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Bird Watching

Bird Watching November 2019

Bird Watching is Britain’s best-selling birdwatching magazine. Each issue is packed with expert advice on when, where and how to see more birds, from common garden visitors to the most elusive rarities. There are features from some of British birdwatching’s best-known names, superbly illustrated by the work of the world’s best bird photographers, plus comprehensive coverage of all the latest sightings, guides to the best birdwatching sites, ID masterclasses, news and reviews of all the latest gear.

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13 Números

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1 min.
our contributors

Ian Parsons says now is the perfect time to catch up with godwits: Bar-tailed, Black-tailed, or both, these are truly brilliant birds. Page 20 Chris Place is using our #My200BirdYear challenge to raise money for his favourite charity. Read his inspirational story on page 26 Renowned bird author Dominic Couzens says there is more to the Starling than headline-grabbing murmurations. More on page 40 Bird guide Ruth Miller recalls the pure joy felt when she and partner Alan took a group of ladies birdwatching for the first time on page 44 The Urban Birder David Lindo heads to the Serbian capital of Belgrade for some great birding. Join him on page 82 COVER IMAGES: MAIN - ARTERRA PICTURE LIBRARY/ALAMY; BAR-TAILED GODWIT; MINDEN PICTURES/ALAMY; BLACK-TAILED GODWIT: CHRISTOPH BOSCH/ALAMY…

1 min.

On a trip to South Africa a few years ago, our party marvelled at the vivid colours of a group of Plum-coloured Starlings. But, on returning to the UK, the first bird I saw in the airport coach station, pecking at a discarded sandwich, was our own much-maligned Starling, and it struck me that it’s every bit as glorious in its own, iridescent way. And that’s what birdwatching (and Bird Watching) are all about. In this issue, we sing the praises of the everyday, such as the Starling (see page 40), alongside the exotic and unusual, to be found in our free 48-page World Travel Guide. And while you can help birds by travelling the world, you can make just as much difference on your own patch (see page 28). Watch,…

1 min.

For many of us, the Kestrel is one of the first birds we learned to identify. Its behaviour is just so distinctive, there is nothing quite like it (or nothing common in the UK, at least). Hovering is the key. Yes, there are plenty of British birds which hover from time to time, including birds of prey, such as Buzzard (and the much rarer Rough-legged Buzzard, which is a renowned hoverer), but none of the size of a Kestrel (ie a little larger than a Mistle Thrush). Hovering is the chosen hunting technique of these little falcons which, unlike our other falcons (Peregrine, Merlin and Hobby), feed mainly on unsuspecting ground animals, such as small mammals and invertebrates in the grass below. It is said that their sensitivity to ultra-violet light…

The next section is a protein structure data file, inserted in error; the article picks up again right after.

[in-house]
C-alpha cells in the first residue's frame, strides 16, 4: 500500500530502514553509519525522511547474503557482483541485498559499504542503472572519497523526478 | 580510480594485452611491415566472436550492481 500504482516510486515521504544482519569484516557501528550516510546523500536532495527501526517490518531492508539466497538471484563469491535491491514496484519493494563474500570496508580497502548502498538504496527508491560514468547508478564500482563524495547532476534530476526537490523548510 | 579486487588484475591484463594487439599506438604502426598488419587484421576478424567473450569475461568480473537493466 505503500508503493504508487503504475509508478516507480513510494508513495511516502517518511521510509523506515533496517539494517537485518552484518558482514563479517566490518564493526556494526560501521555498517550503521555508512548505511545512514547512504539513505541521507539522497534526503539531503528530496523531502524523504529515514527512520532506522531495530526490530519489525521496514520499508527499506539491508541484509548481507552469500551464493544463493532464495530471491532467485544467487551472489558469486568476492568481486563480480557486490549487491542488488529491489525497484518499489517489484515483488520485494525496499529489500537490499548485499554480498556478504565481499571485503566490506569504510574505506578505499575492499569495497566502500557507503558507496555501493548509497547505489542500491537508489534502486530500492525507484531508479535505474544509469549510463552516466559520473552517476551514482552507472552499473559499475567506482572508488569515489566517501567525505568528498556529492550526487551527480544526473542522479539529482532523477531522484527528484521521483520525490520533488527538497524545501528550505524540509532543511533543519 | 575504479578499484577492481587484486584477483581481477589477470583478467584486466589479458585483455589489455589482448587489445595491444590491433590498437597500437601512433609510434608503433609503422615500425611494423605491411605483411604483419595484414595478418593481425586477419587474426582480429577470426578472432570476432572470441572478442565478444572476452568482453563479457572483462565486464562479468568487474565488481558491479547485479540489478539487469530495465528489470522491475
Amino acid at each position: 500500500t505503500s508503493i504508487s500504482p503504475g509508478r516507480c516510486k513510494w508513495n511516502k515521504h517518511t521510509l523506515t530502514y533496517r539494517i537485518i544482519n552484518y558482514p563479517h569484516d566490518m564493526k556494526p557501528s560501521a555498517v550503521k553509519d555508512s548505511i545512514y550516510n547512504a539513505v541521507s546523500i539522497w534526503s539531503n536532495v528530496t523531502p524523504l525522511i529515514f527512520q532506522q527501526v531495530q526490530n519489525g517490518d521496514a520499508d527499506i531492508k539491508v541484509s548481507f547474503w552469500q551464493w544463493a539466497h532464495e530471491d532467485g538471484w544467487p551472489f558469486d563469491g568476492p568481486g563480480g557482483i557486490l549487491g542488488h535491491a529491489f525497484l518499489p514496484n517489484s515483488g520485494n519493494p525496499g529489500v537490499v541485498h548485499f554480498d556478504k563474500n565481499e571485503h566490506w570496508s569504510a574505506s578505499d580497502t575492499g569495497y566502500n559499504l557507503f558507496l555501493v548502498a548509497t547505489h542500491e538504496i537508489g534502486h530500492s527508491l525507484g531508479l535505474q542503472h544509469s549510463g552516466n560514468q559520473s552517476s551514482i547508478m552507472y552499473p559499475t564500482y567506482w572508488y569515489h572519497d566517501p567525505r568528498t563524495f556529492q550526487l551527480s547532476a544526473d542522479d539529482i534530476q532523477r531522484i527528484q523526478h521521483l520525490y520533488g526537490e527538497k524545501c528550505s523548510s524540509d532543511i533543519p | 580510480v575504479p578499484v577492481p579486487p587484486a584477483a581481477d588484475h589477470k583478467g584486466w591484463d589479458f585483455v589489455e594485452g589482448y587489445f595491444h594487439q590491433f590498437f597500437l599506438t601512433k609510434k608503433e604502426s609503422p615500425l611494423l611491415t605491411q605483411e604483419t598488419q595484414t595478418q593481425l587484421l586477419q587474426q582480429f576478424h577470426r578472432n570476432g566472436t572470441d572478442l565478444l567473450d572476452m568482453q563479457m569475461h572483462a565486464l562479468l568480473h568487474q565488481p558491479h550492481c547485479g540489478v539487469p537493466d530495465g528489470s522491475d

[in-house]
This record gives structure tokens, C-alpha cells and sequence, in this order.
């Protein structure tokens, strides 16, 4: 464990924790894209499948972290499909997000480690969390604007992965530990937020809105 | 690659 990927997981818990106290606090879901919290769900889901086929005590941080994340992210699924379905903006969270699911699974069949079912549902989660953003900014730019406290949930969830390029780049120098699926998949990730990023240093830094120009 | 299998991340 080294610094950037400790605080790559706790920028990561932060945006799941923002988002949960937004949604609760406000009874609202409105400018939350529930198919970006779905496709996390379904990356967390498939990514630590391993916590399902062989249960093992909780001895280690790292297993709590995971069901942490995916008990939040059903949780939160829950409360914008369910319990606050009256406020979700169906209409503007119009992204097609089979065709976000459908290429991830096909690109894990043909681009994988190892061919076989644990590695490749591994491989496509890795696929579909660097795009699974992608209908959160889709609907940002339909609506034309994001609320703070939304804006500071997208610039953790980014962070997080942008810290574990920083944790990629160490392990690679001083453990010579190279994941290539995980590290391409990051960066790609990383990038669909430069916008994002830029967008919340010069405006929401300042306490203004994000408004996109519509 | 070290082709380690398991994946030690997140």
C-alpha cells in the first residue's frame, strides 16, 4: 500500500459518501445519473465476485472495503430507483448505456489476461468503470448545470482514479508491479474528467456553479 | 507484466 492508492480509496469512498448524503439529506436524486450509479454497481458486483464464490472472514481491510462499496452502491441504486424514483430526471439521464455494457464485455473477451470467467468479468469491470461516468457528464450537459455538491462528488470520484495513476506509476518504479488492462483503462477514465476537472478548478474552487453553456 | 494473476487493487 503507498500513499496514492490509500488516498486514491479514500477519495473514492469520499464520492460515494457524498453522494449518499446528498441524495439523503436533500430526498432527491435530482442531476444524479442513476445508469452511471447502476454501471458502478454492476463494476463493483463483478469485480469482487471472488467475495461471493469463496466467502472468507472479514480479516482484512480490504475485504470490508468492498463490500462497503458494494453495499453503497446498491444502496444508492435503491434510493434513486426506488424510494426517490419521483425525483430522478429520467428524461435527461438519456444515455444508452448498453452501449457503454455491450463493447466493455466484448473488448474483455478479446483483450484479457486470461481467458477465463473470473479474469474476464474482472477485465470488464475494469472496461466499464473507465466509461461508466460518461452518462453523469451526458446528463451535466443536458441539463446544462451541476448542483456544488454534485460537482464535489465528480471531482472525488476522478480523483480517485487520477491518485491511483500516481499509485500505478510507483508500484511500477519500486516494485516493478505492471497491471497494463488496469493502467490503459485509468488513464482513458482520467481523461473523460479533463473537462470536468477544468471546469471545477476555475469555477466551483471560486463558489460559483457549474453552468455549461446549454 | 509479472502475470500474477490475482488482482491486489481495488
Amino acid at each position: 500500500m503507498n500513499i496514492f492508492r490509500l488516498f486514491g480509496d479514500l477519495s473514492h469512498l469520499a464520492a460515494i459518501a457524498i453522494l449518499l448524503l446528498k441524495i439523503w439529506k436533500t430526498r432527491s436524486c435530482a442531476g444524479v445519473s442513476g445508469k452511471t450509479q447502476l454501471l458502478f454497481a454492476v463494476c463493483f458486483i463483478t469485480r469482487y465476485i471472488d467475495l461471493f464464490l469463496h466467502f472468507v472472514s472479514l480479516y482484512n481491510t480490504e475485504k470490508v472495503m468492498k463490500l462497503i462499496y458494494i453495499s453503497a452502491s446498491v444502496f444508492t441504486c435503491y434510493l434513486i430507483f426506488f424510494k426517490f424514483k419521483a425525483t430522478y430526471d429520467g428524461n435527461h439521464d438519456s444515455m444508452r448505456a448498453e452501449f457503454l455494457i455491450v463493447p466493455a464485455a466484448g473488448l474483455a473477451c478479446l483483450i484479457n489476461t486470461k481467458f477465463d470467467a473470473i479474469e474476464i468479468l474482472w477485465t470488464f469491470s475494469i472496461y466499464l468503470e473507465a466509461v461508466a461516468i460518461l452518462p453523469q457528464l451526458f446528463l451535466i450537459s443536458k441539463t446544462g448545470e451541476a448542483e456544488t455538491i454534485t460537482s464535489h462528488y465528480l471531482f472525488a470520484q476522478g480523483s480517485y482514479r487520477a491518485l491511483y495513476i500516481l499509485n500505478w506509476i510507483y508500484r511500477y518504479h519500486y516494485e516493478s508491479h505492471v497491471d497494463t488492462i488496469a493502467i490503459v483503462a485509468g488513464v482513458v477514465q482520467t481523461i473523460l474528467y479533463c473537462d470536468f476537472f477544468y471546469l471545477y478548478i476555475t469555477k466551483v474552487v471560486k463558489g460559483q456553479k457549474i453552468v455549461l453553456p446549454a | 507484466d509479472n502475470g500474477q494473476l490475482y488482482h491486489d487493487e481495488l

3 min.
five to find in november

1 STONECHAT Unlike its close relative the Whinchat (here from spring to autumn), the perky little Stonechat is watchable in the UK throughout the year. They are one of those birds which tend to breed in the north, west and south-west of the country, and in coastal strips, but will move downhill and inland for the winter. Like most chats, they are insect feeders, but unlike most chats, they readily perch in the open on bushes, tall ‘weeds’, and along fence lines, surveying the ground for hairy caterpillars and the like, on which they will pounce. Stonechats are often found in pairs, even in the non-breeding season. Males tend to have dark throats, females’ are paler. Both sexes have orange underparts, dark brown upperparts, dark tails and white shoulder patches. 2 CRESTED…

1 min.
rarity predictor

EASTERN YELLOW WAGTAIL Last year was a great year for this recently recognised ‘full species’ in the UK, with multiple birds lingering on Shetland and especially Scilly. Any yellow wagtail at this time of year is certainly worth some serious analysis. MASKED WAGTAIL There has, famously, only been one accepted record of Masked Wagtail in the UK. It was present from late November to late December 2016 at Camrose, Pembrokeshire. Time for another one? LITTLE SWIFT There are fewer than 30 accepted records of Little Swift in the UK, but at least three of these have been in November. They can turn up just about anywhere.…

1 min.
evidence of crossbills

As we all know, Crossbills are finches with extraordinary bills. These are ‘twisted’ (in either direction), so the tips ‘cross’, a condition which has evolved to help the birds extract the seeds from the cones of conifers. The bill is used to split the ‘scales’ of the cone lengthways before they are pressed outwards for the bird to reach the cone. Cones, especially of spruce, but also of other conifers, such as larch or pine, are often dropped directly on the ground beneath the tree in which the birds have been feeding. The split scales are a giveaway, contrasting particularly with the discarded cones of squirrels, which are usually extensively nibbled and gnawed to leave a narrow ‘core’.…